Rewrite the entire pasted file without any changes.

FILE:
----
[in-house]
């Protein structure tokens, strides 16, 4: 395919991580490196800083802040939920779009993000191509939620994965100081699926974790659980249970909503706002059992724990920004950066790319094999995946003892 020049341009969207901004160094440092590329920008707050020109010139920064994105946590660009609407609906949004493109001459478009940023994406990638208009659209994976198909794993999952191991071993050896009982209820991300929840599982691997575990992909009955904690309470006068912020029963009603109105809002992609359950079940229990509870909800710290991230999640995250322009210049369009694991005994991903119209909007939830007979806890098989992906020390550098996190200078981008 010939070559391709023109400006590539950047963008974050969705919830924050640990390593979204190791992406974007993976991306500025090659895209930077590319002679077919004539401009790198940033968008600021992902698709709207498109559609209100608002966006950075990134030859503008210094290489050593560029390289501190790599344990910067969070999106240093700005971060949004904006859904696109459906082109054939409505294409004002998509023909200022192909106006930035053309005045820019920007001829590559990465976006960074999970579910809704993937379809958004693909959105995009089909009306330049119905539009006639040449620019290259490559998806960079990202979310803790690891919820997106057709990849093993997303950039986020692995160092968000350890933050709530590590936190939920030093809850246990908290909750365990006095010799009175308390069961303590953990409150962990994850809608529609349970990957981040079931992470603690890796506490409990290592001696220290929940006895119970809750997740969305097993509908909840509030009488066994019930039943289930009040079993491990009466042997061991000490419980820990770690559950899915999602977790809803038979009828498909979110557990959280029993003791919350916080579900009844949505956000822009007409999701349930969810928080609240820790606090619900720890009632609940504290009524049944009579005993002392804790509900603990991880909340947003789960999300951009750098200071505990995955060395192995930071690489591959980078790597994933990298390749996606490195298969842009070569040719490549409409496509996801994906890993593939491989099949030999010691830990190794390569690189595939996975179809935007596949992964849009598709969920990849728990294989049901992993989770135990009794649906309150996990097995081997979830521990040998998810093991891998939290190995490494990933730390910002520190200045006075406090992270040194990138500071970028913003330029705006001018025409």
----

[in-house]
């Protein structure tokens, strides 16, 4: 395919991580490196800083802040939920779009993000191509939620994965100081699926974790659980249970909503706002059992724990920004950066790319094999995946003892 020049341009969207901004160094440092590329920008707050020109010139920064994105946590660009609407609906949004493109001459478009940023994406990638208009659209994976198909794993999952191991071993050896009982209820991300929840599982691997575990992909009955904690309470006068912020029963009603109105809002992609359950079940229990509870909800710290991230999640995250322009210049369009694991005994991903119209909007939830007979806890098989992906020390550098996190200078981008 010939070559391709023109400006590539950047963008974050969705919830924050640990390593979204190791992406974007993976991306500025090659895209930077590319002679077919004539401009790198940033968008600021992902698709709207498109559609209100608002966006950075990134030859503008210094290489050593560029390289501190790599344990910067969070999106240093700005971060949004904006859904696109459906082109054939409505294409004002998509023909200022192909106006930035053309005045820019920007001829590559990465976006960074999970579910809704993937379809958004693909959105995009089909009306330049119905539009006639040449620019290259490559998806960079990202979310803790690891919820997106057709990849093993997303950039986020692995160092968000350890933050709530590590936190939920030093809850246990908290909750365990006095010799009175308390069961303590953990409150962990994850809608529609349970990957981040079931992470603690890796506490409990290592001696220290929940006895119970809750997740969305097993509908909840509030009488066994019930039943289930009040079993491990009466042997061991000490419980820990770690559950899915999602977790809803038979009828498909979110557990959280029993003791919350916080579900009844949505956000822009007409999701349930969810928080609240820790606090619900720890009632609940504290009524049944009579005993002392804790509900603990991880909340947003789960999300951009750098200071505990995955060395192995930071690489591959980078790597994933990298390749996606490195298969842009070569040719490549409409496509996801994906890993593939491989099949030999010691830990190794390569690189595939996975179809935007596949992964849009598709969920990849728990294989049901992993989770135990009794649906309150996990097995081997979830521990040998998810093991891998939290190995490494990933730390910002520190200045006075406090992270040194990138500071970028913003330029705006001018025409």